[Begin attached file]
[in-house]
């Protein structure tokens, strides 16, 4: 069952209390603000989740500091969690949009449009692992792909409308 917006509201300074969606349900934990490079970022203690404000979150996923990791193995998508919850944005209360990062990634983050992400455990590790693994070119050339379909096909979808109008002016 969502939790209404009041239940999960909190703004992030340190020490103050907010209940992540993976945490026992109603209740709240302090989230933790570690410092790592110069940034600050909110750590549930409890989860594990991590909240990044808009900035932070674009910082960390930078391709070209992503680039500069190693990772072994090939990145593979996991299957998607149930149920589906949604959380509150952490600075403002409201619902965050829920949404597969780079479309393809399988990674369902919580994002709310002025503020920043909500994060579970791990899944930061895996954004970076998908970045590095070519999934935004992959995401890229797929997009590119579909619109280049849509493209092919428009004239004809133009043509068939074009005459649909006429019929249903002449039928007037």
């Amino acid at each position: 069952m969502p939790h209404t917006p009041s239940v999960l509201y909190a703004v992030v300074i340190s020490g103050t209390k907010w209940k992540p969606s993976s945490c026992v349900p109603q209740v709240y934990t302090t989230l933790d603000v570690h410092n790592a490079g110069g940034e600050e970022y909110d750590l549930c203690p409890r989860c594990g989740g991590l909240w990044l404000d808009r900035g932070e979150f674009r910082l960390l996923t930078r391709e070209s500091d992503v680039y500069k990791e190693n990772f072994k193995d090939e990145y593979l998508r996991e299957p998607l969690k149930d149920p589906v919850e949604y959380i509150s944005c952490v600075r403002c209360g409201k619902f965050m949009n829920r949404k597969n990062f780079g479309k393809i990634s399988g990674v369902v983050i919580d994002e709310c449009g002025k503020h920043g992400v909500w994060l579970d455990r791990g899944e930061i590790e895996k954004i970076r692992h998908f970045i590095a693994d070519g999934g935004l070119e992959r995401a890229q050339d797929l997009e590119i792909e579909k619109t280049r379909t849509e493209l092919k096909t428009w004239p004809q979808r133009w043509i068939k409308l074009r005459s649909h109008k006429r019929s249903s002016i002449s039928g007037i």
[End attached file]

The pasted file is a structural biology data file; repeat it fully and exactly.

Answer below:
[in-house]
């Protein structure tokens, strides 16, 4: 069952209390603000989740500091969690949009449009692992792909409308 917006509201300074969606349900934990490079970022203690404000979150996923990791193995998508919850944005209360990062990634983050992400455990590790693994070119050339379909096909979808109008002016 969502939790209404009041239940999960909190703004992030340190020490103050907010209940992540993976945490026992109603209740709240302090989230933790570690410092790592110069940034600050909110750590549930409890989860594990991590909240990044808009900035932070674009910082960390930078391709070209992503680039500069190693990772072994090939990145593979996991299957998607149930149920589906949604959380509150952490600075403002409201619902965050829920949404597969780079479309393809399988990674369902919580994002709310002025503020920043909500994060579970791990899944930061895996954004970076998908970045590095070519999934935004992959995401890229797929997009590119579909619109280049849509493209092919428009004239004809133009043509068939074009005459649909006429019929249903002449039928007037």
């Amino acid at each position: 069952m969502p939790h209404t917006p009041s239940v999960l509201y909190a703004v992030v300074i340190s020490g103050t209390k907010w209940k992540p969606s993976s945490c026992v349900p109603q209740v709240y934990t302090t989230l933790d603000v570690h410092n790592a490079g110069g940034e600050e970022y909110d750590l549930c203690p409890r989860c594990g989740g991590l909240w990044l404000d808009r900035g932070e979150f674009r910082l960390l996923t930078r391709e070209s500091d992503v680039y500069k990791e190693n990772f072994k193995d090939e990145y593979l998508r996991e299957p998607l969690k149930d149920p589906v919850e949604y959380i509150s944005c952490v600075r403002c209360g409201k619902f965050m949009n829920r949404k597969n990062f780079g479309k393809i990634s399988g990674v369902v983050i919580d994002e709310c449009g002025k503020h920043g992400v909500w994060l579970d455990r791990g899944e930061i590790e895996k954004i970076r692992h998908f970045i590095a693994d070519g999934g935004l070119e992959r995401a890229q050339d797929l997009e590119i792909e579909k619109t280049r379909t849509e493209l092919k096909t428009w004239p004809q979808r133009w043509i068939k409308l074009r005459s649909h109008k006429r019929s249903s002016i002449s039928g007037i």